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IN 1977, an article described computer conferences as “a new telecommunications technology that may eventually become as omnipresent and influential as the telephone in offices, laboratories, and homes.” (Murray Turoff and Starr Roxanne Hiltz, “Meeting through your computer,” IEEE Spectrum, May, 1977). Today, computer conferences are ubiquitous and important to engineers, scientists, educators, and businessmen. Computer conferences have become formal structures for exchanging and disseminating information, as well as for formulating policy. Indeed, the October, 1985, issue of Computer magazine on multimedia communications notes the need for “Computer-Based Real-Time Conferring Systems” to handle crises. (Sunil Sarin).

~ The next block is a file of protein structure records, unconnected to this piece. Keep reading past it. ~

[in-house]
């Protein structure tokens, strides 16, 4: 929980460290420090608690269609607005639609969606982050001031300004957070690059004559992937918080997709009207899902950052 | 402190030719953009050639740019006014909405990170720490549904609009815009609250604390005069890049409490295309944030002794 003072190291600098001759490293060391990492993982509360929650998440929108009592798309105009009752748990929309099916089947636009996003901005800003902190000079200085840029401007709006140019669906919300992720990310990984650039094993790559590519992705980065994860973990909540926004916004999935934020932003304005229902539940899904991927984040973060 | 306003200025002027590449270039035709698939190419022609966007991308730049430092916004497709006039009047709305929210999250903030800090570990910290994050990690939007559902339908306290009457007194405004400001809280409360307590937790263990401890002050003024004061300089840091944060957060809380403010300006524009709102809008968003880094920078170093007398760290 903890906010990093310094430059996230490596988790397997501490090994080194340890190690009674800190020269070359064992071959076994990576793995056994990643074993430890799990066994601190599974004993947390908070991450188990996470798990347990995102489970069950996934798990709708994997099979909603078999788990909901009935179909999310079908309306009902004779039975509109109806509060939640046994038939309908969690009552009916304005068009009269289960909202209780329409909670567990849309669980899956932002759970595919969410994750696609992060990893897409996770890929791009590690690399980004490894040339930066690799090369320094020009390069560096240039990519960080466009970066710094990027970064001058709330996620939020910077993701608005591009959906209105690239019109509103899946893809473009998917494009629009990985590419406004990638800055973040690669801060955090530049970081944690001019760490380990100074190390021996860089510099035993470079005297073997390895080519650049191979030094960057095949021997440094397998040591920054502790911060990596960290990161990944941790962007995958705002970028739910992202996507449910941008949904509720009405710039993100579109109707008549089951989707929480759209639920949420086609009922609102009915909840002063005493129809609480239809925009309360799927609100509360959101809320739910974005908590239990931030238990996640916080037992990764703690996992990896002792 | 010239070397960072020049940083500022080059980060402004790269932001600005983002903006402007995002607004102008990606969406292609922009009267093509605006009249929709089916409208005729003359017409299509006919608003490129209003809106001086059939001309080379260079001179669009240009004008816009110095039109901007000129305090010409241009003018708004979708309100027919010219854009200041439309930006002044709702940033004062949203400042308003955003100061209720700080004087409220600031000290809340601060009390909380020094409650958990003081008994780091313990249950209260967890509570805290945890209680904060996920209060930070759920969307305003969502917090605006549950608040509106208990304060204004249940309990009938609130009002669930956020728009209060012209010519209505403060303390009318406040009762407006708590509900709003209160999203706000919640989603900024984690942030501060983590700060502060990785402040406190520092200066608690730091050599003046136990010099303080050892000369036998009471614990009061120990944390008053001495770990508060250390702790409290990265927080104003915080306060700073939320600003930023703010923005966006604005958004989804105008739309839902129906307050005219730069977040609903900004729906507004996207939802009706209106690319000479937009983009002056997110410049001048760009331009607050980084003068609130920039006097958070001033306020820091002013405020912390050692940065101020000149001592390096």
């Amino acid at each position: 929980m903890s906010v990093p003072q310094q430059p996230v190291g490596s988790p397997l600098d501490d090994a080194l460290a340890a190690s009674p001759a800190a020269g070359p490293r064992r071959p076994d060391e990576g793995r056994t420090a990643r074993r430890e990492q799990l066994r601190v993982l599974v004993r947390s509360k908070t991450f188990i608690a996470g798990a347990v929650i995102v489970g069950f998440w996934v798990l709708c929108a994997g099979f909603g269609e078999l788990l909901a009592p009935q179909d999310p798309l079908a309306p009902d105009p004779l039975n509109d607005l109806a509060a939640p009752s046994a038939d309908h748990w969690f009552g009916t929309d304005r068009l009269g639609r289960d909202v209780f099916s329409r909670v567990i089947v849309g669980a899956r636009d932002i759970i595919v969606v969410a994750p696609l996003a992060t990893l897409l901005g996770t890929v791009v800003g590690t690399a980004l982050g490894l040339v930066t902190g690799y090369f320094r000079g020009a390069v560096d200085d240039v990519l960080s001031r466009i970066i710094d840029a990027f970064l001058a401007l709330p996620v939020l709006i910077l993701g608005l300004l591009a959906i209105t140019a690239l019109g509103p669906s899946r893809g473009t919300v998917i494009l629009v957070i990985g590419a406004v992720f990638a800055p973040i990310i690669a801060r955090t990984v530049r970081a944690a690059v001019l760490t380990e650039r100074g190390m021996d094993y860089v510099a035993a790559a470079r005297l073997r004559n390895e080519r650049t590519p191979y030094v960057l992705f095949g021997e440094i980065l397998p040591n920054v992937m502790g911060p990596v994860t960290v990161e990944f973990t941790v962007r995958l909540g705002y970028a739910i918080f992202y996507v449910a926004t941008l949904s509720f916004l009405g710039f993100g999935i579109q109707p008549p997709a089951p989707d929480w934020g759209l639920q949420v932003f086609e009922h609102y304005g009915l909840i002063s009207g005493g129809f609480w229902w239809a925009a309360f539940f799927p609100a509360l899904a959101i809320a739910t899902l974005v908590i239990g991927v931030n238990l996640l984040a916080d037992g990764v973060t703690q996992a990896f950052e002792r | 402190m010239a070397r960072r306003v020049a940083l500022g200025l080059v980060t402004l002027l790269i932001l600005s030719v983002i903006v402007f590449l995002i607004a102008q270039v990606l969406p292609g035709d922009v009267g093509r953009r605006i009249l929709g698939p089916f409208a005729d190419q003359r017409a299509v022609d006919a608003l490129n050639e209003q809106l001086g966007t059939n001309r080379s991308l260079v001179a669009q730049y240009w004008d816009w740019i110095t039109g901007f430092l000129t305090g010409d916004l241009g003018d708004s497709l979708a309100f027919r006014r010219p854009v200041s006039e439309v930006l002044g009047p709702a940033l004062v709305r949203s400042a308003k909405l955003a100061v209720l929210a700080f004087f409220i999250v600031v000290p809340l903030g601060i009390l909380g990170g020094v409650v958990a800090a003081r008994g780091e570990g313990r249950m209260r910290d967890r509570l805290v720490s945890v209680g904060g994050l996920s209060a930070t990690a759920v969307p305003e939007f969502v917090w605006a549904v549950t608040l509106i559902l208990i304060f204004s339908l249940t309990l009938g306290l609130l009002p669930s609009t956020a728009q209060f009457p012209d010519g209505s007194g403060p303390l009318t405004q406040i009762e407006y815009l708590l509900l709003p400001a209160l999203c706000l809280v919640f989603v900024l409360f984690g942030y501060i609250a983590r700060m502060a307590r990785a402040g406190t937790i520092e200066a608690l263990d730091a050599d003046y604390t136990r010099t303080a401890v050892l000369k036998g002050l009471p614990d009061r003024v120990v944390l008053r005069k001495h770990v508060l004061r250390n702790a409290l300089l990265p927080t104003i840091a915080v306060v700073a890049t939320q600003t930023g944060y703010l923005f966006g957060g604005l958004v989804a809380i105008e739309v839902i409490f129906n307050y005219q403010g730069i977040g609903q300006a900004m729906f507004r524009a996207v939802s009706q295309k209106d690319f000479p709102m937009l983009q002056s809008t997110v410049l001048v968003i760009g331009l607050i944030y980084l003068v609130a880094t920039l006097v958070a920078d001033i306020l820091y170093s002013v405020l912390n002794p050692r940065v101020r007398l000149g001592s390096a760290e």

Date of Publication: March 1986